Comedy review: John Bishop; Glasgow SECC
FOR stand-ups who have become prime-time television fixtures, the arena tour is a tricky balance of acknowledging your success while retaining empathy with your audience.
How do you maintain the common touch in such an enormous environment and resist the temptation to simply grandstand?
With a nod to his exceptional year and childhood memories, John Bishop’s set – a massive rollercoaster-cum-helter-skelter that the Scouser slides down on to the stage – suggests he may have let fame go to his head. Yet he appreciates that he can’t gloss over his celebrity and Sport Relief Week of Hell, and that crowds want to know what it’s like to play football at Old Trafford with film stars and ex-pros. He cuts dead the whoops that accompany these namedrops by mocking himself, delivering a twist on the clichéd, middle-aged comic’s prostate examination with the intimate waxing he suffered for his long-distance cycling endeavours.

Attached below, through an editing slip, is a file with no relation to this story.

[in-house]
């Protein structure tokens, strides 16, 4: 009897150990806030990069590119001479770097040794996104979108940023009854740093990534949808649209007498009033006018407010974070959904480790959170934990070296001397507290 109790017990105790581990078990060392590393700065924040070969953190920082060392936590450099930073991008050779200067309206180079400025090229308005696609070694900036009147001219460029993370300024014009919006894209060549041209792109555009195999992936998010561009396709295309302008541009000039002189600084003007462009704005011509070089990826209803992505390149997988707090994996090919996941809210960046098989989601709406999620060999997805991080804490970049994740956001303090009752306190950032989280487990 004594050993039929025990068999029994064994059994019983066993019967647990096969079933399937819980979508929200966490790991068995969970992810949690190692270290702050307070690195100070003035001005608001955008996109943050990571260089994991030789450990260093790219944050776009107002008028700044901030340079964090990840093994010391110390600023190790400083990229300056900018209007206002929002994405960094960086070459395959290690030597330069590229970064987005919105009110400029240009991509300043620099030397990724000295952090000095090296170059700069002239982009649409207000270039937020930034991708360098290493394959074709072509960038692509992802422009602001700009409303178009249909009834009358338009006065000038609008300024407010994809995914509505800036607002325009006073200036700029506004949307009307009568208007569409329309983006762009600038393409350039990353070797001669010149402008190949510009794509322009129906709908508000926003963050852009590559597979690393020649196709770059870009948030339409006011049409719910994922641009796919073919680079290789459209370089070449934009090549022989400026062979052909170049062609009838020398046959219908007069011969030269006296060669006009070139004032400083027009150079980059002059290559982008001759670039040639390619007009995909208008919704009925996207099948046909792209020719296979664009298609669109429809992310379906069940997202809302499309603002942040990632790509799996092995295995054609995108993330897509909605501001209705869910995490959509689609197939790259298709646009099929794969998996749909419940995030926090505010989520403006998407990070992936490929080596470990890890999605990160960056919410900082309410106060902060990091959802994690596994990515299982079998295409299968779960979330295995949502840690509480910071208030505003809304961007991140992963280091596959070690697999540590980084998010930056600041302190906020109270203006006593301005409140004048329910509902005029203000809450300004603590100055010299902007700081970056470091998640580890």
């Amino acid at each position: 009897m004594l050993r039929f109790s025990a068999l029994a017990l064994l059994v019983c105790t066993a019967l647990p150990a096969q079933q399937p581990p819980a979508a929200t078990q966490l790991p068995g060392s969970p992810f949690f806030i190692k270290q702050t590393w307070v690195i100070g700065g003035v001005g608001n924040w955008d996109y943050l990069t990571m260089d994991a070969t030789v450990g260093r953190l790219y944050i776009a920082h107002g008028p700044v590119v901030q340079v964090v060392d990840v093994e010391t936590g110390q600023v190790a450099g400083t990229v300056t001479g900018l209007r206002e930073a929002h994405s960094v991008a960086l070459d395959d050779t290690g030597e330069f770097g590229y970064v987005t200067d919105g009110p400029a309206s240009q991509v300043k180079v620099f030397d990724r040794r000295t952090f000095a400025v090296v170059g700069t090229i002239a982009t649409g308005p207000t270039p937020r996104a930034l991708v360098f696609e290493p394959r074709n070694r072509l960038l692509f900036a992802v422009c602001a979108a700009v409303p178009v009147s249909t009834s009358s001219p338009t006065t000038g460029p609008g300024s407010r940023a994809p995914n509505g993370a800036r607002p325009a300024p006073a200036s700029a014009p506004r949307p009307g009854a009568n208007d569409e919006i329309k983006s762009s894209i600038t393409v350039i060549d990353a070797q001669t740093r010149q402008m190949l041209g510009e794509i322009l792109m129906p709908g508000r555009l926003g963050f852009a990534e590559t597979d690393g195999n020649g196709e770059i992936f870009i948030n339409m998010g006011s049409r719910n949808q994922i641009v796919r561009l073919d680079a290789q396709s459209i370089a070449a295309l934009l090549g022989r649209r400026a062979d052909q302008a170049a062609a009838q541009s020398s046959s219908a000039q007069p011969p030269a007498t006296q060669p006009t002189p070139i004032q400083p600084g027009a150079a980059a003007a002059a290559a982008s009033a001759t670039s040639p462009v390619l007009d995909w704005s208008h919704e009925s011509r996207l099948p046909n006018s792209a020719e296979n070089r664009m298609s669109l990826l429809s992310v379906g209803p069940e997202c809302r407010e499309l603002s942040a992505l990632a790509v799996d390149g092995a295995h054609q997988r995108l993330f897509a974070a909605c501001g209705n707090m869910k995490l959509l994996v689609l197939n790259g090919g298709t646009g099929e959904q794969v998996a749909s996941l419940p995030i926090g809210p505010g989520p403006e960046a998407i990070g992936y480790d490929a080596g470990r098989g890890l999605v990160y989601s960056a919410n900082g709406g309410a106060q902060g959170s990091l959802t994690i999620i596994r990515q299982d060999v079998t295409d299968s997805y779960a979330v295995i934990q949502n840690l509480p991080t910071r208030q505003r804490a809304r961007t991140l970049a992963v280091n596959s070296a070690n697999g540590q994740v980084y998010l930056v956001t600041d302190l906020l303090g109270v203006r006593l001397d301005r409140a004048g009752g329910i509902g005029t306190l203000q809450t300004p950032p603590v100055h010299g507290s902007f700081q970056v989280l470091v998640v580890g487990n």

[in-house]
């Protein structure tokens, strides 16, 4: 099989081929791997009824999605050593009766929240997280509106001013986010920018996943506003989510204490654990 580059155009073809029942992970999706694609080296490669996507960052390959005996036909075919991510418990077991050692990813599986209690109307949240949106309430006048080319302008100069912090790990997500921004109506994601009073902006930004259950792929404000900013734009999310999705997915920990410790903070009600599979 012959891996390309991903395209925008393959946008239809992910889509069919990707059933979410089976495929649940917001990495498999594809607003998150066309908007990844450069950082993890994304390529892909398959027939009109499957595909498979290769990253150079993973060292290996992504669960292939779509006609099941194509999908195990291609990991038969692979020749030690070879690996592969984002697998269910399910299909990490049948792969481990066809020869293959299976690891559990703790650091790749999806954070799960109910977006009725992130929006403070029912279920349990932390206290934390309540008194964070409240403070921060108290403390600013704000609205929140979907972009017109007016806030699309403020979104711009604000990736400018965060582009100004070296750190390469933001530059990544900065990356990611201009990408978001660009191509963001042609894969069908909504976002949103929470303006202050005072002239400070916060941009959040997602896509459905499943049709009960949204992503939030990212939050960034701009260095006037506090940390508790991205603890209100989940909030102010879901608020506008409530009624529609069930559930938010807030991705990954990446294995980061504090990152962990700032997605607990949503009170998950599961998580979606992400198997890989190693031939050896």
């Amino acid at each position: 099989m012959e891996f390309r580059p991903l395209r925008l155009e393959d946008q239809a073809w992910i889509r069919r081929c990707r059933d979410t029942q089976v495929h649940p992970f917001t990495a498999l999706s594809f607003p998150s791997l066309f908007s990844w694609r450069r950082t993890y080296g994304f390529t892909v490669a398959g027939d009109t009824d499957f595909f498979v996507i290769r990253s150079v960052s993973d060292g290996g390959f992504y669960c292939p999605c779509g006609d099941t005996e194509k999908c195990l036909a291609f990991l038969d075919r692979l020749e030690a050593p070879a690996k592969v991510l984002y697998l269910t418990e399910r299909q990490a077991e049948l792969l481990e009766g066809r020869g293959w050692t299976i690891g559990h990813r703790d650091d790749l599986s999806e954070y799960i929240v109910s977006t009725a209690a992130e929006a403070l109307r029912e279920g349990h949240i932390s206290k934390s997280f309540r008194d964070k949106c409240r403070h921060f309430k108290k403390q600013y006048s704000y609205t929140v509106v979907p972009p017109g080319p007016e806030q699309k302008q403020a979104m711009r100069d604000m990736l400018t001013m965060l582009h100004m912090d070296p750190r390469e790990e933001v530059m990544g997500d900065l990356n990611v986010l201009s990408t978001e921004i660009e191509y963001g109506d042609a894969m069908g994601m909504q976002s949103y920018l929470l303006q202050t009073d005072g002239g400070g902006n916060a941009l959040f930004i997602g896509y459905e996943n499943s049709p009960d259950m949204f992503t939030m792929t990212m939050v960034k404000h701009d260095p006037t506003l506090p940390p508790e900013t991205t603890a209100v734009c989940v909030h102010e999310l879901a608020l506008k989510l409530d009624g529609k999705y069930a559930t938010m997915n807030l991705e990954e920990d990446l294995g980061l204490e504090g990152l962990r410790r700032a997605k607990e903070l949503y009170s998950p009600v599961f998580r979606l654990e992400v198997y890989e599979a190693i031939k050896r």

Invited to meet David Cameron, he tries and barely succeeds at playing the bolshie class hero. Most strikingly, though, he bad-mouths his wife and teenage sons, the teasing digs at ‘er indoors capably offset by a twinkling eye.
There are no mind-blowingly memorable moments, but it’s all very assured, with the odd routine, such as a slightly dark Megan Stammers bit, reminding you that Bishop hasn’t just settled for being a mainstream turn. Even the more gratuitous anecdotes, like the inspiration he took from Mike Myers, are ultimately justified come the amusingly daft finale.
Rating: * * * *